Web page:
When I moved to 1410 Odell Street in Great Bend, Kans., I found myself an outcast. None of the other children who lived on The Block, as I always think of it—not Rosemary Keegan in the house on the northeast corner or the five Pillers at one end of the alley or Charles and Marilyn Kendall at the other—would speak to me. Their expressions were baleful and they stuck out their tongues. I was just six and bewildered until Jo Filler at last cracked and informed me of my crime. The brand-new house my parents were renting had been built on the vacant lot that had served as the baseball field!
With spring and the absence of a playing field on The Block, the suffering of those who heretofore had played on the lot became unbearable. A grudging substitute for the missing field was finally found in the alley that bisected The Block. What evolved there to take the place of baseball was a variety of games based in the Pillers' large brick garage, which we all believed harbored rats, though I can't recall ever seeing one. For the most part, the games were played at dusk down the garage-lined, neutral territory of the alley.
At first the events had no generic name, but having finally, if ungraciously, been allowed to join in them, I remember gaining the honor of naming them. My high-flown title, "The Nightly Games," was adopted and used for years thereafter up and down The Block.
I seldom left it except to go to grade school or to the dime store downtown; all the rest of the time, The Block both sheltered and terrified me. This place I inhabited was fraught with peril on all sides and seemed to contain every experience in the universe. There was a thickly vine-covered spot where I could hide, but Jo knew it, too, and would crowd in beside me. There we huddled, hearts pounding, fear spurting through our veins because The Nightly Games weren't for the weak of spirit.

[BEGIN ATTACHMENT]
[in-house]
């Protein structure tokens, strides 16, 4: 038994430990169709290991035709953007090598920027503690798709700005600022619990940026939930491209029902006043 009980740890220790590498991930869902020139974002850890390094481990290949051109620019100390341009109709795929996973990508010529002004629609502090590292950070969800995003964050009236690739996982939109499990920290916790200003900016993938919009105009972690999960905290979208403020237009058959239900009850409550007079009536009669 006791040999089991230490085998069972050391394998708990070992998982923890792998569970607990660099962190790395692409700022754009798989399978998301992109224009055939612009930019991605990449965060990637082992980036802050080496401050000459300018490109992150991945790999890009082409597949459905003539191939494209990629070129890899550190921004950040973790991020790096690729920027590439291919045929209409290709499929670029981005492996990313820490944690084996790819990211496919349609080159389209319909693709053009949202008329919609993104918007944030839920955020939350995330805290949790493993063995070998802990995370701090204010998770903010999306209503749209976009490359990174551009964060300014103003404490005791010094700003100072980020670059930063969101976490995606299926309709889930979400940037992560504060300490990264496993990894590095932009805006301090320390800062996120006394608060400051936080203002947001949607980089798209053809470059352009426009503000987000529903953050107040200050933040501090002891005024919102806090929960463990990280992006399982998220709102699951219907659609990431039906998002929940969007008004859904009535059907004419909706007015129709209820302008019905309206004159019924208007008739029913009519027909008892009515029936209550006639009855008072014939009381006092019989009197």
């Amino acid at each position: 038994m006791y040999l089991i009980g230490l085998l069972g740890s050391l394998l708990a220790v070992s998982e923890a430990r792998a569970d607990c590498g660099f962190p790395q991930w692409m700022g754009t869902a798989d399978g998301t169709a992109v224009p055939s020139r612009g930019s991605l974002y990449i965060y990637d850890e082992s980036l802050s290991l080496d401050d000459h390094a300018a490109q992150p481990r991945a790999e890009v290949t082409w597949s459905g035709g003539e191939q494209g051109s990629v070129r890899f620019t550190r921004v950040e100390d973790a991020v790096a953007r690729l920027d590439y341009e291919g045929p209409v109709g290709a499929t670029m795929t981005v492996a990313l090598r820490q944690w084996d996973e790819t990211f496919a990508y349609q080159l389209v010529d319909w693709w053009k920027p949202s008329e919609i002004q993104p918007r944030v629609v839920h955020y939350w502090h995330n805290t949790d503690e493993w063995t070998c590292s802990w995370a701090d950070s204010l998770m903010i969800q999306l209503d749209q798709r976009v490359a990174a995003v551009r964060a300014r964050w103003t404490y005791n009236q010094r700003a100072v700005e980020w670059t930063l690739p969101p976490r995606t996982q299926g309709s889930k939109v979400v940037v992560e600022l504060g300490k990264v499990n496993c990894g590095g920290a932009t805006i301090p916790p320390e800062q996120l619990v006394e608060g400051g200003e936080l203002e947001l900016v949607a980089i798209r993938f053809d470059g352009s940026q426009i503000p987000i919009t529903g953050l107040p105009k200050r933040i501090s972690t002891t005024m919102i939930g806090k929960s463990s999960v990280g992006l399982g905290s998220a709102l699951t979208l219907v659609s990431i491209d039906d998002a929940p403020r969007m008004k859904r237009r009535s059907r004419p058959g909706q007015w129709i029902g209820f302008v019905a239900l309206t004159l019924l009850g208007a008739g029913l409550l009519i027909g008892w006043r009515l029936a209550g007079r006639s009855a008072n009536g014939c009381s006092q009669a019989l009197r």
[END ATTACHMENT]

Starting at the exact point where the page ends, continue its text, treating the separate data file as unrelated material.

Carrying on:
Ruled by the older Piller girls, the games on a typical evening might include kick-the-can, punch-the-icebox, may-I? and perhaps a round of rope jumping or follow-the-leader, but invariably, as twilight deepened, they ended with no-bears-out-tonight. Often, I think if people understood how I had grown up playing no-bears-out-tonight, they would be more understanding of my hysteria in the face of jeopardy.
We would meet inside the Pillers' garage. "Not I, not I, not I," we'd yell until the oil-stained cement floor echoed the sound up to the ceiling. But there was always an "I." The last to be heard, this person then rushed from the garage. After a suitable period Mary Helen Piller would cry, "Bushel of wheat, bushel of rye, all not ready holler I," and then "Bushel of wheat, bushel of clover, better get ready, we're coming over!"
Into the alley we then issued in a body, our voices raised in a singsong chant: "No bears out tonight, no bears out tonight." Usually the bear waited until we were halfway down the alley before he charged. Screaming and scattering, we raced for the Pillers' garage. Anyone the bear touched became another bear, and therefore the gathering for subsequent rounds was smaller. Although honor demanded that you resist to the end, that could result in a peculiar horror: being the last non-bear. All alone, then, in the deepening dark, you had to stand on the floor, and wail out the "Bushels." And when no answer came from out of the gloom, you had to leave the Pillers' unquiet garage walls and all alone walk straight down the middle of the dim alley, crying, "No bears out tonight!"
How thin your voice sounded. Sometimes your breath would almost fail and the words would come out in a gasp. After all, both you and the bears knew there were plenty of bears out tonight, and all of them waiting to get you.
Usually the torture was prolonged. The bears waited until you were clear down at the Kendalls', your quavering chant the only sound in the stillness; then they burst at you from all the garages and gardens of the alley, whooping and howling. By instinct you ran blindly, heading for the haven of the Pillers' garage, but, of course, you never made it.
There were other terrors in the alley. Once Charles Kendall and I went head to head in a marbles game that resulted in my losing all of mine. Madly gambling to gain them back, I stole the marbles out of the Chinese checkers set in my parents' closet. Charles was contemptuous of this subsize offering, but the colors intrigued him sufficiently to persuade him to take the little marbles off my hands, too. One by one they went. Too late, the dread set in that didn't leave me for years: the day my parents would decide to play Chinese checkers and say, "Whatever happened to the marbles?" From time to time I imagined this scene, and I would almost faint with apprehension, but for once I was fate's favorite. The vogue for the game—at least in my house—had apparently passed. The star-shaped board was never again brought out, and I got off.